A Brief History of the Omega Chapter of Alpha Delta Pi  

In 1914, Alpha Delta Pi had been around for 63 years.  The sorority had “gone national” in 1905, at which time the members voted to change the name from the Adelphean Society to Alpha Delta Phi.  However, it turns out that there was a fraternity of the same name, so to avoid confusion, our sorority became Alpha Delta Pi in 1913.The first issue of The Adelphean was published in 1907.  Just about every Adelphean from cover-to-cover is stored in the digital archives on the ADPi website www.alphadeltapi.org.  Most of the information that I gathered was gleaned from chapter letters published in The Adelpheans.  These letters were filled with information about chapter business and social activities.  Often the letters from the early decades sounded more like a newspaper society column, filled with engagement announcements, as well as detailed descriptions of wedding showers and parties.  Buried within the letters were fascinating tidbits of information about campus life for women and the development of the Greek system at LSU.On May 29, 1914, three members of Epsilon chapter at Sophie Newcomb College in New Orleans travelled to Baton Rouge to install the Omega chapter of ADPi.  Epsilon had been installed in 1906 and the two chapters became very close.  A major highlight of the fall semester every year was the LSU-Tulane football game when the Omegas and Epsilons would take turns hosting each other for the games.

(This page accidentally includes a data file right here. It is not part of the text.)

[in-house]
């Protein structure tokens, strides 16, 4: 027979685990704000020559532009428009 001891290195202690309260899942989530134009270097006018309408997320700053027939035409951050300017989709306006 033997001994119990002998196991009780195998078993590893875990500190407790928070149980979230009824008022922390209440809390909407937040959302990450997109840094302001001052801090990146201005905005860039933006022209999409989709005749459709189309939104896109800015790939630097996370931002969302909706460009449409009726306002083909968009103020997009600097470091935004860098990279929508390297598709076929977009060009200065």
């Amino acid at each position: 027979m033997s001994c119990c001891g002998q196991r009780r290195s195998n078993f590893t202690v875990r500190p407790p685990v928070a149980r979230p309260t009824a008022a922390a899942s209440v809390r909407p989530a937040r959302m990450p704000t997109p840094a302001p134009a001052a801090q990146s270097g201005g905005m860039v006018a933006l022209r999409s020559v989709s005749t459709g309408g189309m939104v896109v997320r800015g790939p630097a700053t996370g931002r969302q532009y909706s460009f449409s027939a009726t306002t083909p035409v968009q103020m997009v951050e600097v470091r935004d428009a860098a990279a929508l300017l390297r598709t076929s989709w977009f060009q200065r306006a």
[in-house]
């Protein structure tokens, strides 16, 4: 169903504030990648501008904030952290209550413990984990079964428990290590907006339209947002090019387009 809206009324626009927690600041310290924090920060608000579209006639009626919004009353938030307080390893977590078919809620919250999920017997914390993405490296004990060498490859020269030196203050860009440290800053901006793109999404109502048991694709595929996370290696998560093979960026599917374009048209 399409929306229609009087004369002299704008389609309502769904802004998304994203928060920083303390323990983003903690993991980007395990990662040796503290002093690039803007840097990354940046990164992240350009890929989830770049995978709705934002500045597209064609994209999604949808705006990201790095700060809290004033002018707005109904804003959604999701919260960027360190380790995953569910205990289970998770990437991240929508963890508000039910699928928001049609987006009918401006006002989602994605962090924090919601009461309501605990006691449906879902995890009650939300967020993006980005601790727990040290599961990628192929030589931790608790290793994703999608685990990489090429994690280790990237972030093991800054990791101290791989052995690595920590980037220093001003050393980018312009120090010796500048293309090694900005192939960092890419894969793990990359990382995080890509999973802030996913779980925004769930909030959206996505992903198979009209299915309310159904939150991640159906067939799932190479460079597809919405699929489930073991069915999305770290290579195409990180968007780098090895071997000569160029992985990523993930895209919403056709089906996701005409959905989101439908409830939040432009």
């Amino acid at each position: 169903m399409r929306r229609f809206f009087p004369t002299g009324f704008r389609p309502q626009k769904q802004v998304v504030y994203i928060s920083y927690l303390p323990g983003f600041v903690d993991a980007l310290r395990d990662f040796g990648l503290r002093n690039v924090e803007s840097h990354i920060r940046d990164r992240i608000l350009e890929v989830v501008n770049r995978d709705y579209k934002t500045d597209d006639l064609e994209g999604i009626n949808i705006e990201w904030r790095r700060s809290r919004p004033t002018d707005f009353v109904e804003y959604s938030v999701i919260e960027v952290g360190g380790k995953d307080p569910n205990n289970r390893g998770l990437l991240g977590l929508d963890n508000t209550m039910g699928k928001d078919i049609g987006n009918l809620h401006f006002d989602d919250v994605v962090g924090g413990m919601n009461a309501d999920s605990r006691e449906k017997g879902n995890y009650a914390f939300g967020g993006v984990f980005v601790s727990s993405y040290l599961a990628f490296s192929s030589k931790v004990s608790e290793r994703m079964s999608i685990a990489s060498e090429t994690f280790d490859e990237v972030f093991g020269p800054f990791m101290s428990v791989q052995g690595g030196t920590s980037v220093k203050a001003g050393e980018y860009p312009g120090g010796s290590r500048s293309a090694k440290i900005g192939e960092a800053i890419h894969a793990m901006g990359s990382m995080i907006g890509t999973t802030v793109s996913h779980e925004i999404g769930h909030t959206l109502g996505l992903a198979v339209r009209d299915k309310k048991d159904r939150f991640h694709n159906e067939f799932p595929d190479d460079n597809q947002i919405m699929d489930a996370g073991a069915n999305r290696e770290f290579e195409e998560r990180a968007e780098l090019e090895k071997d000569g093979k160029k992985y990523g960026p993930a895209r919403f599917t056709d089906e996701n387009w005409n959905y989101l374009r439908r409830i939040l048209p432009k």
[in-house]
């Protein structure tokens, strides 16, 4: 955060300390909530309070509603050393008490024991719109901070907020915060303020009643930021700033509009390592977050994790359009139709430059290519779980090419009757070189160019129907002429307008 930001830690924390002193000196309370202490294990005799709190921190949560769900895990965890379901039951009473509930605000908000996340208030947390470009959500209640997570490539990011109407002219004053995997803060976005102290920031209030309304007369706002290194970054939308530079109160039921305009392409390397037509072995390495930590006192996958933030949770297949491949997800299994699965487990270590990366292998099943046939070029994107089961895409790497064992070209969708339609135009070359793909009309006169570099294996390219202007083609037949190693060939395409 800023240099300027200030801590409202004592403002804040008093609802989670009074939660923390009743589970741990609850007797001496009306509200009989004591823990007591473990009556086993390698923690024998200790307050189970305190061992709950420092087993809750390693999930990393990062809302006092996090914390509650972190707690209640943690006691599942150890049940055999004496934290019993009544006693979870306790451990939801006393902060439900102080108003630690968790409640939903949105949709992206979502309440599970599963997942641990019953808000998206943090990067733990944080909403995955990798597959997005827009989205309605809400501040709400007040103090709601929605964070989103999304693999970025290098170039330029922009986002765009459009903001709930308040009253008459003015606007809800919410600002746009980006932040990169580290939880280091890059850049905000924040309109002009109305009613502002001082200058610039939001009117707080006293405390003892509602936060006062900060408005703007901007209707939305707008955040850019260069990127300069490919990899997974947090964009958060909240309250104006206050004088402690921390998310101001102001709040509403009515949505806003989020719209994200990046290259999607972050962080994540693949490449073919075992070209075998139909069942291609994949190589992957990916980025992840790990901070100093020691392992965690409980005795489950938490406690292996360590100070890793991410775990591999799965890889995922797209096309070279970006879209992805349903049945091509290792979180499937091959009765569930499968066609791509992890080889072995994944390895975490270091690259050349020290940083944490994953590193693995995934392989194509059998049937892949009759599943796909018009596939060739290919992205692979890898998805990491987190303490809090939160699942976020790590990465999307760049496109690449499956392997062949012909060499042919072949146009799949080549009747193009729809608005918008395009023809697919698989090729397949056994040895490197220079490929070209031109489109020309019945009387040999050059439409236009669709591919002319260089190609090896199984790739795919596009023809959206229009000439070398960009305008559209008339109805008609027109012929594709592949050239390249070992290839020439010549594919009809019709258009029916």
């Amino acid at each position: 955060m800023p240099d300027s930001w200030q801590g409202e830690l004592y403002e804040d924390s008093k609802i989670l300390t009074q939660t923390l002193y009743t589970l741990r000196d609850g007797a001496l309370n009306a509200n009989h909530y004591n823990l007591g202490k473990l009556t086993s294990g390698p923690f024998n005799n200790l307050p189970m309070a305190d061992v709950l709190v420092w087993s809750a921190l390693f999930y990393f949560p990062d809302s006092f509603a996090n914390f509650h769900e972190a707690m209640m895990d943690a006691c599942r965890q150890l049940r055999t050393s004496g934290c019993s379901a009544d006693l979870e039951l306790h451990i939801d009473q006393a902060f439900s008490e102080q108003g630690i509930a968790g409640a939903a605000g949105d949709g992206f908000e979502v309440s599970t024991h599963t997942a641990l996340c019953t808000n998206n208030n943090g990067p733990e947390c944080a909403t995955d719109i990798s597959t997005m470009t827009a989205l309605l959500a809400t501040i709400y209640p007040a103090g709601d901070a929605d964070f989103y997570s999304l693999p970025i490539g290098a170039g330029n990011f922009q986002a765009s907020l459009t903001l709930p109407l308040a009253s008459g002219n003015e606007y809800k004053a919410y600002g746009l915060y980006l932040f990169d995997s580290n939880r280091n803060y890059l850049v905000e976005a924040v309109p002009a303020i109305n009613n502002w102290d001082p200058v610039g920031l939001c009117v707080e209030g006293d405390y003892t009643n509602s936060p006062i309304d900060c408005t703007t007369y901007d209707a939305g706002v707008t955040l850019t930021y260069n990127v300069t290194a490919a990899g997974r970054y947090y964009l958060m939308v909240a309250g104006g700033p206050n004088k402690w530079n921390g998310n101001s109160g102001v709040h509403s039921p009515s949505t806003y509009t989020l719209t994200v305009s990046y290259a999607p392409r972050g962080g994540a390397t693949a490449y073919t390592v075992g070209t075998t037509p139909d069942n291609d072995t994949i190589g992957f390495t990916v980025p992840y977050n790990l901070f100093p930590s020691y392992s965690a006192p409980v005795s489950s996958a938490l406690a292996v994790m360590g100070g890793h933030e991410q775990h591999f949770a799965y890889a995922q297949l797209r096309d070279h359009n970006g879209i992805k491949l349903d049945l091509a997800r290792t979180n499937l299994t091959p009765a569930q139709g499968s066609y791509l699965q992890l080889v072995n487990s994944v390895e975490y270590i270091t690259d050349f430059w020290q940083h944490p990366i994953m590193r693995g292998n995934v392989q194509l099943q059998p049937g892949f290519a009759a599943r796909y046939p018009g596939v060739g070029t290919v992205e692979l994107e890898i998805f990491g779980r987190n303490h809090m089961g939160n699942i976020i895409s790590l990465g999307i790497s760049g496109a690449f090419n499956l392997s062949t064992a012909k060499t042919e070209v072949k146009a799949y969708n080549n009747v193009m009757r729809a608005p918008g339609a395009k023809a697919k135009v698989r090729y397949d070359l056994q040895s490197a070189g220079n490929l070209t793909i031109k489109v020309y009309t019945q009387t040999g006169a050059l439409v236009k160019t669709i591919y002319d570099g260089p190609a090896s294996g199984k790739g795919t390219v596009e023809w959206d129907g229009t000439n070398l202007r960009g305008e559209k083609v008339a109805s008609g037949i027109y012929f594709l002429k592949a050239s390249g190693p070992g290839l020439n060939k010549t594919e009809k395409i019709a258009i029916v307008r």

As the 23rd chapter, we actually should have been the Psi chapter.  For some reason, the 14th letter of the Greek alphabet, Xi, had not been assigned to a chapter.  This oversight was remedied when the Ohio University chapter was given the Xi designation when it was installed on June 2, 1914.

When Omega was installed, the LSU campus was located downtown where the state capitol is now and had been admitting women for about 10 years.  There were no dormitories and students lived in boarding houses near campus or at home. The young women that would later become the charter members of Omega had formed a local sorority called Sigma Beta Tau and would meet in the basement of the zoology building.  The eight charter members of Omega were Kathleen Hummel, Baton Rouge, La.(who was the first president of Omega); Mary Watts, Jeanerette, La.; Vivian Scott, Kingston, La.; Ada Phillips, Evelyn, La.; Marguerite and Ruby Chennault, Baton Rouge, La; Nannie Roberts, Jackson, La.; Annie Walker, Mansfield, La.  Every charter member was a member of a literary society, an athletic club, and of the YWCA.  There was one other sorority on campus, Kappa Delta.

When the fall 1914 school year opened, the Omegas initiated four new sisters.  Kappa Delta had initiated three, which Anne Walker, the Omega charter member, chapter reporter, and corresponding secretary made sure to point out in the Adelphean.   By the way, Anne Walker would later be elected as Editor-in Chief of the Gumbo, the second woman ever to be elected as so.  Anne Walker became the editor of The Adelphean in 1917.  One of the new initiates in the fall of 1914 was Clift Martin, the first woman in Louisiana to study law and the second Omega president.  Also that fall, the Omegas remodeled their chapter room, though it is not clear if they were still meeting in the basement room in the zoology building or elsewhere.